Blog, Media

The Existence of God

The question of the existence of God is one that is part and parcel of contemporary society’s general interest in religion. All religious traditions consider the issue of some divine being, even those which reject the existence of a divine figure precisely because their religious outlook is formed on the basis of the lack of a divinity. The three main Western monotheisms affirm the existence of a single divine being which is the cause of the existence of all things. Nevertheless, there are important differences amongst these monotheisms on how to conceive of the divine being.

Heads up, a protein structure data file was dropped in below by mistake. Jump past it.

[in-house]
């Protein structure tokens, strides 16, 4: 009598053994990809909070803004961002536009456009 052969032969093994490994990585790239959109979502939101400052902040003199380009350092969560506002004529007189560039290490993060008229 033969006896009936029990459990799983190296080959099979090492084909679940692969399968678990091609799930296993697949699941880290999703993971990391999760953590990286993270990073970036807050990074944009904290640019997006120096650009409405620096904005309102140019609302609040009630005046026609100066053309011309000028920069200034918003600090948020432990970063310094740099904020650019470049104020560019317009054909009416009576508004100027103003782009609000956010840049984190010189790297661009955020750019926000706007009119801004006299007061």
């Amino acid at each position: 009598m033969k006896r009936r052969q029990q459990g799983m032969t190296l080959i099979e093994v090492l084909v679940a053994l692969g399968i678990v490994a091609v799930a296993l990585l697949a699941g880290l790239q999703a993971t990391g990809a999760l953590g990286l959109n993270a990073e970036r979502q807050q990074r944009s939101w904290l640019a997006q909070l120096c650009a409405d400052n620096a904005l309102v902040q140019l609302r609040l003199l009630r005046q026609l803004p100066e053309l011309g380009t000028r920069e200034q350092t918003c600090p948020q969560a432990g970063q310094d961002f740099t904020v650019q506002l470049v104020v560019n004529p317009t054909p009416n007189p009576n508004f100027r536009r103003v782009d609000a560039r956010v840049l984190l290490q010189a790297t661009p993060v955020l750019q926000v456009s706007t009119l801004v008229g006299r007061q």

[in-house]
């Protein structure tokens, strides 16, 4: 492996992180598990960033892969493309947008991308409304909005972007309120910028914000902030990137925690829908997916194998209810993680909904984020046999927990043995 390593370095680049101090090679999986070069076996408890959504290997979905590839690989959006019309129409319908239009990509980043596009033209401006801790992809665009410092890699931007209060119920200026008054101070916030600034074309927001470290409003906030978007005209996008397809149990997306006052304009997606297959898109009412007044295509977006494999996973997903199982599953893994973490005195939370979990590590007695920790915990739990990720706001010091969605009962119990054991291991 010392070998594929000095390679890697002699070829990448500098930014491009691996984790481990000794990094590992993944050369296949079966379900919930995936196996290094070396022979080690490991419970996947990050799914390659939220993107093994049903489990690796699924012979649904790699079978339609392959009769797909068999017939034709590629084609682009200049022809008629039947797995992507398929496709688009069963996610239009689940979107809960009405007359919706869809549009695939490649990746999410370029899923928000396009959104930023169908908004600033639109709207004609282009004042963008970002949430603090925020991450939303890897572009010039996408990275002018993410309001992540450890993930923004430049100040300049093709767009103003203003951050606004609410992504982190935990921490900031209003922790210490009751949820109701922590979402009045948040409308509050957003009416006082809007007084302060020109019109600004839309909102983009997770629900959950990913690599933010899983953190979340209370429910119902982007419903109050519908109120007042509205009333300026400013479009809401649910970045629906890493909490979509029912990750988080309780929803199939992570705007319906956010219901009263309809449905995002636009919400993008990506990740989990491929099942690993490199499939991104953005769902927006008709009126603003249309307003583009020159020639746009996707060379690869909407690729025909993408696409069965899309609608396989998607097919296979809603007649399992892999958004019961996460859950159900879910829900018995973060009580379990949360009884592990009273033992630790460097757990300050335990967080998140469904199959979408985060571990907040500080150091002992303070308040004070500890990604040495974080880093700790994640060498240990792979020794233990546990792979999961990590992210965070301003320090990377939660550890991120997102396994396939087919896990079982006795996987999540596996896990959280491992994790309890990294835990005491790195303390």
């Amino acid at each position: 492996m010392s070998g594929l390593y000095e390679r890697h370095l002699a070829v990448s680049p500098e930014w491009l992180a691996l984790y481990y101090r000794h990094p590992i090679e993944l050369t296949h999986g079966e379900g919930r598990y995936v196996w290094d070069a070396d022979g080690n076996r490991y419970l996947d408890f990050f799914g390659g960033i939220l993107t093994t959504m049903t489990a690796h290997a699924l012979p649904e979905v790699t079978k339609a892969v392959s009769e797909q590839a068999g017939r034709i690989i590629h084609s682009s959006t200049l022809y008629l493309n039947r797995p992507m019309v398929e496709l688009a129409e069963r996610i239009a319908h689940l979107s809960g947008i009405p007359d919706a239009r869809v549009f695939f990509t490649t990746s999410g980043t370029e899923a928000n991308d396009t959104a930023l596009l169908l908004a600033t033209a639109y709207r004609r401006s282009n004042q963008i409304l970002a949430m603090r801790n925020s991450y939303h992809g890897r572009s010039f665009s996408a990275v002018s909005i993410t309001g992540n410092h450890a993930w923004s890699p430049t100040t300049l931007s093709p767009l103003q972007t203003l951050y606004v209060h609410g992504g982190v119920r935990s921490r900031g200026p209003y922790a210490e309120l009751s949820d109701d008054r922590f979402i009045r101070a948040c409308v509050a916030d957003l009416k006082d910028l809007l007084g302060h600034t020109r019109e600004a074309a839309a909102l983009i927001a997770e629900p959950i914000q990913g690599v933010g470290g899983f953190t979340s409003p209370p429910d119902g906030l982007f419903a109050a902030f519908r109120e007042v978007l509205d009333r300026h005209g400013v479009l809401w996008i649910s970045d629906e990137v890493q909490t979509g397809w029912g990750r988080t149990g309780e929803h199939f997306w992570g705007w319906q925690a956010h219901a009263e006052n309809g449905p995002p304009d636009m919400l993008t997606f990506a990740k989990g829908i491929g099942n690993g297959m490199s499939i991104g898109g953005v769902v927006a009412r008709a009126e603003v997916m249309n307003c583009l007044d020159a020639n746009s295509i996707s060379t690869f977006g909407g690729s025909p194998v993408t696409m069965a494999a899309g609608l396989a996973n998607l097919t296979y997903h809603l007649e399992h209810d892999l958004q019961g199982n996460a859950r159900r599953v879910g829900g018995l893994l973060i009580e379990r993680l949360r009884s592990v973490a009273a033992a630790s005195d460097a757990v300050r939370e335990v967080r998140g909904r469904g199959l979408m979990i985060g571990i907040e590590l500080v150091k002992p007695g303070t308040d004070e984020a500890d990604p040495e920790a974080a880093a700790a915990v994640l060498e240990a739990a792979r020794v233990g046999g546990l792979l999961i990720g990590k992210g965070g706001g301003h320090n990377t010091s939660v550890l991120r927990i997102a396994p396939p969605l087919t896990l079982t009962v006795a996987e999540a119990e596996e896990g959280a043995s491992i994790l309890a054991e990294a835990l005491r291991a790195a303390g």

Given the close association of belief in the existence of God with religious belief more generally, it is often assumed in non-specialist discussions that belief in the existence of God is an article of faith and thus held on the basis of faith. Hence, belief in God is often taken to be on the same level as faith in the doctrines derived from revealed scripture, so that if we can reject scripture we can reject the existence of God. But if we look at some representative thinkers of Western monotheism, we see that for them the existence of God is not something that one holds on the basis of faith, but that one can have a rigid demonstration of God’s existence on the basis of natural reason. Indeed, St Thomas Aquinas, a representative Catholic theologian, argues in Summa Theologiae, Ia, qu. 2, art. 2 that the existence of God is not an article of faith but a preamble to the other articles of faith. This is to say, one must believe in God before one has faith, and that one’s faith builds upon belief in God. Hence, belief in God is not a part of faith, but precedes faith, and so is not held by faith. So how does one come by this belief?